The U.S. Senate is scheduled to vote on more than $17 billion renewable-energy tax credits next Tuesday after lawmakers agreed to demands from a Texas senator.
Senate leaders had tried Thursday to move the energy-tax credits, along with other measures, in a massive tax package that would cost $83 billion over 10 years, to a final vote.
But Sen. John Cornyn, R-Texas, held up the process as he sought more money for Hurricane Ike victims in his state. The senators finally reached a compromise to allocate relief funds to Texas.
The comprehensive tax package includes credits for businesses and residents investing in renewable energy, from building and operating power plants to installing small wind turbines on residential properties.
Solar, wind and other renewable-energy investors and executives have been anxiously waiting for Congress to extend a set of investment-tax credits that would offset 30 percent of the cost of a solar project.
Both the Senate and the House of Representatives have tried and failed numerous times this year to extend the tax incentives, which are set to expire at the end of the year. The two houses have mainly disagreed about how to pay for them.
Some solar companies have said they wouldn't be able to build more U.S. power plants without the investment-tax credits (see No Tax Credit, No Solar Power and PG&E to Buy 800MW from Optisolar, SunPower).
"If we passed the credits now, then we create a solar market in this country," said Rhone Resche, president of the Solar Energy Industries Association, during a press conference Thursday.
The Senate's renewable-energy proposal would amend a House bill passed and sent to the Senate in May. In June, the Senate voted to stop the House bill, HR 6049, from advancing to the floor for a vote (see Senate Blocks Renewable Incentives Bill).
Previous bills that called for the elimination of tax breaks for oil haven't made it through the Senate (see Senate Rejects Green Energy Incentives to Pass Energy Bill and Senate Sends Energy Bill Back to Beginning).
The Senate deal under consideration now wouldn't eliminate the incentives, but Republican leaders have agreed to freeze a tax break for oil and gas companies at the current rate.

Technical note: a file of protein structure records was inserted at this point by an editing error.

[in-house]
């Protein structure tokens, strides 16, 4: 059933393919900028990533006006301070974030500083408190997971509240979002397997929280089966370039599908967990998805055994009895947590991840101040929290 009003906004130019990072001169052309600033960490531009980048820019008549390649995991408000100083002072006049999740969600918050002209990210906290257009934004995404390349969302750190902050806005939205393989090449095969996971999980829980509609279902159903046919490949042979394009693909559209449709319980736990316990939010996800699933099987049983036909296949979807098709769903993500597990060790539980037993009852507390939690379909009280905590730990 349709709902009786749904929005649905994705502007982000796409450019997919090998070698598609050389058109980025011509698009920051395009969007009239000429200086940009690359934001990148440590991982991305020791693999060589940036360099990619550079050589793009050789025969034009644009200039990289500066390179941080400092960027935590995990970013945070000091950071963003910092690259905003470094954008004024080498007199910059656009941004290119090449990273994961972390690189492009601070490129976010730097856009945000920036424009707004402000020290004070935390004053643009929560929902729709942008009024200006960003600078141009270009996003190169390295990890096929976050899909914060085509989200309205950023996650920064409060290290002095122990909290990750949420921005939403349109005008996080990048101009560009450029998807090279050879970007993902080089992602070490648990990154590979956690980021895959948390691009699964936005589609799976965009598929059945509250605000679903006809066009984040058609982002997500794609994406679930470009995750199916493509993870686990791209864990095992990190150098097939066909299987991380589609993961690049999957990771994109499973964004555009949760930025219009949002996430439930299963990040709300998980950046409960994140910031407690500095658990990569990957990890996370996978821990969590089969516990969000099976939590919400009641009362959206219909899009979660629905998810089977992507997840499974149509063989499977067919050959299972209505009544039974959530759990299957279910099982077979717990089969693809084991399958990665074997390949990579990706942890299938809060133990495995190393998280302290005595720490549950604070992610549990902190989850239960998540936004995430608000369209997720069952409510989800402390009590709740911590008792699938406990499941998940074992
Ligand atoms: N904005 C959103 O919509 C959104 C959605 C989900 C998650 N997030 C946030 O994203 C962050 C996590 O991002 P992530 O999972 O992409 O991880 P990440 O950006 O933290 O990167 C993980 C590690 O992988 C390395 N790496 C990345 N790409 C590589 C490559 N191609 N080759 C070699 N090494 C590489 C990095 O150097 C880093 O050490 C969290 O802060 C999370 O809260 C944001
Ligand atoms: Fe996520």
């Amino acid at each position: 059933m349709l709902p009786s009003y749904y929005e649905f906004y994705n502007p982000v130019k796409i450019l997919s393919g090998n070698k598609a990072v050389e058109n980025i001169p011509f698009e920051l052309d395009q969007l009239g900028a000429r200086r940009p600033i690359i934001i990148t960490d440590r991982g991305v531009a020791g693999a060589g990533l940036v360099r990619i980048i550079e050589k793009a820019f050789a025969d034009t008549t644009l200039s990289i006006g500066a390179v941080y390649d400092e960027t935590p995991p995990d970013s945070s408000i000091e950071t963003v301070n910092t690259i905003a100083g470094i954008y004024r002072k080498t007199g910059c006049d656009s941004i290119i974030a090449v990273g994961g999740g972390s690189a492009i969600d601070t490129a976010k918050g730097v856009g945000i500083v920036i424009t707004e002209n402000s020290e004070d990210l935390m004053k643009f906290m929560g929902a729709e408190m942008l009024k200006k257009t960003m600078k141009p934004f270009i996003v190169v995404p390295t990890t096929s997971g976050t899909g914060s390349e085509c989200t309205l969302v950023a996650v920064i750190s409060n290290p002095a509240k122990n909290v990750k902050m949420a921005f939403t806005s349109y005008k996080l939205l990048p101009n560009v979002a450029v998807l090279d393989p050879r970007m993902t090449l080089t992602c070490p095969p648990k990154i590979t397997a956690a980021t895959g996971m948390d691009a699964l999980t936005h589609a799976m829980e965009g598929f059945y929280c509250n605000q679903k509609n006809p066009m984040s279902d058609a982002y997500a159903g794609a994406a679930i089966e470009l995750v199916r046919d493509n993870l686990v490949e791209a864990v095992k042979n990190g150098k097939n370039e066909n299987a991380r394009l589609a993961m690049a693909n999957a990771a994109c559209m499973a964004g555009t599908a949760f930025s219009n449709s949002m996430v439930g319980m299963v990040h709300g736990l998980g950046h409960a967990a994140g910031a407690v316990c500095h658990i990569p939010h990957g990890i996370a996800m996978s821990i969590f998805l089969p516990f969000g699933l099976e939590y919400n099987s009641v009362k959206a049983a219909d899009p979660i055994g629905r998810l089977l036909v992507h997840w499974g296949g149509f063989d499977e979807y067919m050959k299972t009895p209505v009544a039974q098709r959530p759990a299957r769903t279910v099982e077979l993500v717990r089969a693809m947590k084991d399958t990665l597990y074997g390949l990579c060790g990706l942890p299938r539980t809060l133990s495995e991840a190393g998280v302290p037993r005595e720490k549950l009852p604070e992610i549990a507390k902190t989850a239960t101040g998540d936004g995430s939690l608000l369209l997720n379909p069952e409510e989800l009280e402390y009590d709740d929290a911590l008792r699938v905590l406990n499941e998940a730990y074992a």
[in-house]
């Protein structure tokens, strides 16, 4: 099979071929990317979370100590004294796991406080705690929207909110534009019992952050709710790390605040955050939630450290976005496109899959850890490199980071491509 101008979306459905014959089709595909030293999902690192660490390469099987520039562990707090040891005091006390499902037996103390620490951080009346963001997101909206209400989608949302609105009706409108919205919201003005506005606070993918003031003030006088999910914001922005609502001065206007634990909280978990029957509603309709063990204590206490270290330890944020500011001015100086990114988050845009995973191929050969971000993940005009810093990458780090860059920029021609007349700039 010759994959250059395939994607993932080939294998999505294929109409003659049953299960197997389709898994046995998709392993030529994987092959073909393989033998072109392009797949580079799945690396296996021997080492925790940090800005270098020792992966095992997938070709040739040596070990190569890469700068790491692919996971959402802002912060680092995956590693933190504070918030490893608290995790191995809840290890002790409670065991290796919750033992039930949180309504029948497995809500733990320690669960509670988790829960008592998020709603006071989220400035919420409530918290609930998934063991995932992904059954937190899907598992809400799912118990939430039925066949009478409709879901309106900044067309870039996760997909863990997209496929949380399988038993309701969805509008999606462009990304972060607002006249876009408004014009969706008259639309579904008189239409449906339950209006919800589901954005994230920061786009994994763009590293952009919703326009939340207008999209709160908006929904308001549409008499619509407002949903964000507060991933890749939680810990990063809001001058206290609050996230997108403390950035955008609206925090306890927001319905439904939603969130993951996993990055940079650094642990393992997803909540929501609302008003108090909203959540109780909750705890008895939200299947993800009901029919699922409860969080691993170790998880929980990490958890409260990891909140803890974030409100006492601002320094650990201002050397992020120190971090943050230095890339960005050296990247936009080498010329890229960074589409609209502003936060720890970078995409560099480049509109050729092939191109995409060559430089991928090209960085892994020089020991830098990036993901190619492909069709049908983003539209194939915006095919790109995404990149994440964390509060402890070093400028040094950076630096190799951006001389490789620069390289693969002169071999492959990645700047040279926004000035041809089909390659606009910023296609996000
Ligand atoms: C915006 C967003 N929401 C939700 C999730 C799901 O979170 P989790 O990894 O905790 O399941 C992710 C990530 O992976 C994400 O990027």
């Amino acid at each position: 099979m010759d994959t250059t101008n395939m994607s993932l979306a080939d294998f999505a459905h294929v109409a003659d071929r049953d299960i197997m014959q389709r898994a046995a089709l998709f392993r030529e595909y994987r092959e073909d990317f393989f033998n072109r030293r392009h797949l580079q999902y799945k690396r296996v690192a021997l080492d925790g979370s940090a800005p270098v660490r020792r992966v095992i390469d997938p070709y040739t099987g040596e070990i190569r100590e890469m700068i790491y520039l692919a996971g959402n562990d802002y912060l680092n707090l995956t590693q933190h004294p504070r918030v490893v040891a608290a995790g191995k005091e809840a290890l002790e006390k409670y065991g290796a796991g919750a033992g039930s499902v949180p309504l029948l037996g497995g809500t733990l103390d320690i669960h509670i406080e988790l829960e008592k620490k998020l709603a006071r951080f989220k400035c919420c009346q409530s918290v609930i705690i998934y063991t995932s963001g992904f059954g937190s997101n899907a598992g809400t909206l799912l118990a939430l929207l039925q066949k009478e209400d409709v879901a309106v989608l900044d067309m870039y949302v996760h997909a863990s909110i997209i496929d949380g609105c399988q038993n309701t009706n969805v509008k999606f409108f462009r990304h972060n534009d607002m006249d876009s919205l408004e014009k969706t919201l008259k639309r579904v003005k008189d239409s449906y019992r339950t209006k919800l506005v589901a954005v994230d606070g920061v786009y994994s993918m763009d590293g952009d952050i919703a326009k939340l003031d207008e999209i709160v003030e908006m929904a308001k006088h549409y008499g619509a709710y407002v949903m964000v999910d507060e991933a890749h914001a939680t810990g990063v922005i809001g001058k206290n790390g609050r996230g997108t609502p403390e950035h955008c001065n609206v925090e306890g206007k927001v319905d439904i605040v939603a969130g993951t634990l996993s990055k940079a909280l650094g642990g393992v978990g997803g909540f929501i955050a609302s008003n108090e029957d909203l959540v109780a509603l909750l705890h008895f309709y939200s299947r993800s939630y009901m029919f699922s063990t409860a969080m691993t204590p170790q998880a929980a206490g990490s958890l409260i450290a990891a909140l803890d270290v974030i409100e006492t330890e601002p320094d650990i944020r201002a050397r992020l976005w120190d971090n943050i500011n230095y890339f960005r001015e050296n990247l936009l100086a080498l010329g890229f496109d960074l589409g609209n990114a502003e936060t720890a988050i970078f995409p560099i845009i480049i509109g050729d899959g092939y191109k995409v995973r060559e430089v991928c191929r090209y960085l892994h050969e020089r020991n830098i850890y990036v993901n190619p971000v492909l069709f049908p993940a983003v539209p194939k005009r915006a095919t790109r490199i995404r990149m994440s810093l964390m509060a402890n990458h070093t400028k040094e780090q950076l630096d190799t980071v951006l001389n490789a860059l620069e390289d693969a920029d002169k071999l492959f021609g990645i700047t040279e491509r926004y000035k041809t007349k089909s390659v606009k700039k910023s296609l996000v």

The overall tax package would create $41 billion in new revenue by eliminating a tax break for hedge-fund managers. But the new revenue won't be enough to cover the cost of all the proposed tax breaks, prompting objections from House Democrats this week, the Wall Street Journal reported.
If politicians want to encourage growth with these incentives, they will need to act quickly. Congress is scheduled to adjourn on Sept. 26.
The Senate bill would extend the investment tax credits for solar developments for eight years. Unlike the current tax-credit regulation, the bill would allow utilities to take advantage of the incentives.
The Senate proposal also includes production-tax credits for renewable-energy power plants that are already producing electricity. The legislation extends the production-tax break by one year for wind and by two years for biomass and hydropower.
The bill would allow for $800 million worth of bonds to pay for power plants using wind, biomass, geothermal, garbage and other sources. It also would set aside $1.5 billion in tax credits for carbon capture-and-storage projects.
Consumers would receive a $2,500 to $7,500 rebate for buying plug-in electric cars and trucks.
Consumers who want to install solar panels on their properties also would benefit from the bill, which extends investment-tax credits for eight years and eliminates today's $2,000 cap on the credits. It would allow homeowners installing small-wind equipment and geothermal heat pumps to take advantage of the credits, but the amounts would be capped at $4,000 for wind and $2,000 for the heat pumps.
Disagreement over offshore oil drilling could wreck the latest opportunity for Congress to extend the investment-tax credits. The House and Senate bills both allow for more offshore drilling, but they call for different limits on how far from the coast to allow the drilling and would allow different states to dig for oil.
The new House bill proposes to pay for the tax credits by eliminating tax breaks for five large oil companies and requiring more royalties from companies drilling off the Gulf of Mexico using leases issued in late 1990s.
But even if the Senate approves HR 6899, a White House spokesperson said President Bush would likely veto it.